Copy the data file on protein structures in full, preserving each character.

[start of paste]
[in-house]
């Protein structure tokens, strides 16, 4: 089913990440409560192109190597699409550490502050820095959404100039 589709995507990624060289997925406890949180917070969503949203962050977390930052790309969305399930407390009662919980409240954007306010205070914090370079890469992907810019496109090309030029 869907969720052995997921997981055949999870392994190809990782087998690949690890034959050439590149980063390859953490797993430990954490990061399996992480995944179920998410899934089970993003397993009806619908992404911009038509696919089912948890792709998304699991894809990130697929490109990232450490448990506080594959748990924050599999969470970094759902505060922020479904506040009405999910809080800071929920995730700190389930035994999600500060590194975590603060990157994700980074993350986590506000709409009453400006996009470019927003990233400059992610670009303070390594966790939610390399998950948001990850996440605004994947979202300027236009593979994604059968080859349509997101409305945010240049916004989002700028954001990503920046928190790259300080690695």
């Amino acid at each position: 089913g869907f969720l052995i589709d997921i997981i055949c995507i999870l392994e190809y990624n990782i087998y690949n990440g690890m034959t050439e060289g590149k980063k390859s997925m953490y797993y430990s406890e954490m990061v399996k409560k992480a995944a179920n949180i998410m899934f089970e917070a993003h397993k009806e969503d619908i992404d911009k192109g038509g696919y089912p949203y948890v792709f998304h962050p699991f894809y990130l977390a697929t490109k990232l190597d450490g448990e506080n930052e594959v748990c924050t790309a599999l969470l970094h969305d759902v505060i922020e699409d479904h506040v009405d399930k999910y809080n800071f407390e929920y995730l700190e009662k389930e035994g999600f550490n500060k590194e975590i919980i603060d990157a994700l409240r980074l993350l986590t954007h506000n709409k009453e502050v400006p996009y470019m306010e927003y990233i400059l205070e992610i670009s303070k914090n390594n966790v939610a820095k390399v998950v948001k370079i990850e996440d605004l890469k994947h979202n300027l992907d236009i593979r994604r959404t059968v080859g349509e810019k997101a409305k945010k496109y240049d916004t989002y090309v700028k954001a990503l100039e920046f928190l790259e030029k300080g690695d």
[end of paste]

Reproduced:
[in-house]
């Protein structure tokens, strides 16, 4: 089913990440409560192109190597699409550490502050820095959404100039 589709995507990624060289997925406890949180917070969503949203962050977390930052790309969305399930407390009662919980409240954007306010205070914090370079890469992907810019496109090309030029 869907969720052995997921997981055949999870392994190809990782087998690949690890034959050439590149980063390859953490797993430990954490990061399996992480995944179920998410899934089970993003397993009806619908992404911009038509696919089912948890792709998304699991894809990130697929490109990232450490448990506080594959748990924050599999969470970094759902505060922020479904506040009405999910809080800071929920995730700190389930035994999600500060590194975590603060990157994700980074993350986590506000709409009453400006996009470019927003990233400059992610670009303070390594966790939610390399998950948001990850996440605004994947979202300027236009593979994604059968080859349509997101409305945010240049916004989002700028954001990503920046928190790259300080690695």
């Amino acid at each position: 089913g869907f969720l052995i589709d997921i997981i055949c995507i999870l392994e190809y990624n990782i087998y690949n990440g690890m034959t050439e060289g590149k980063k390859s997925m953490y797993y430990s406890e954490m990061v399996k409560k992480a995944a179920n949180i998410m899934f089970e917070a993003h397993k009806e969503d619908i992404d911009k192109g038509g696919y089912p949203y948890v792709f998304h962050p699991f894809y990130l977390a697929t490109k990232l190597d450490g448990e506080n930052e594959v748990c924050t790309a599999l969470l970094h969305d759902v505060i922020e699409d479904h506040v009405d399930k999910y809080n800071f407390e929920y995730l700190e009662k389930e035994g999600f550490n500060k590194e975590i919980i603060d990157a994700l409240r980074l993350l986590t954007h506000n709409k009453e502050v400006p996009y470019m306010e927003y990233i400059l205070e992610i670009s303070k914090n390594n966790v939610a820095k390399v998950v948001k370079i990850e996440d605004l890469k994947h979202n300027l992907d236009i593979r994604r959404t059968v080859g349509e810019k997101a409305k945010k496109y240049d916004t989002y090309v700028k954001a990503l100039e920046f928190l790259e030029k300080g690695d």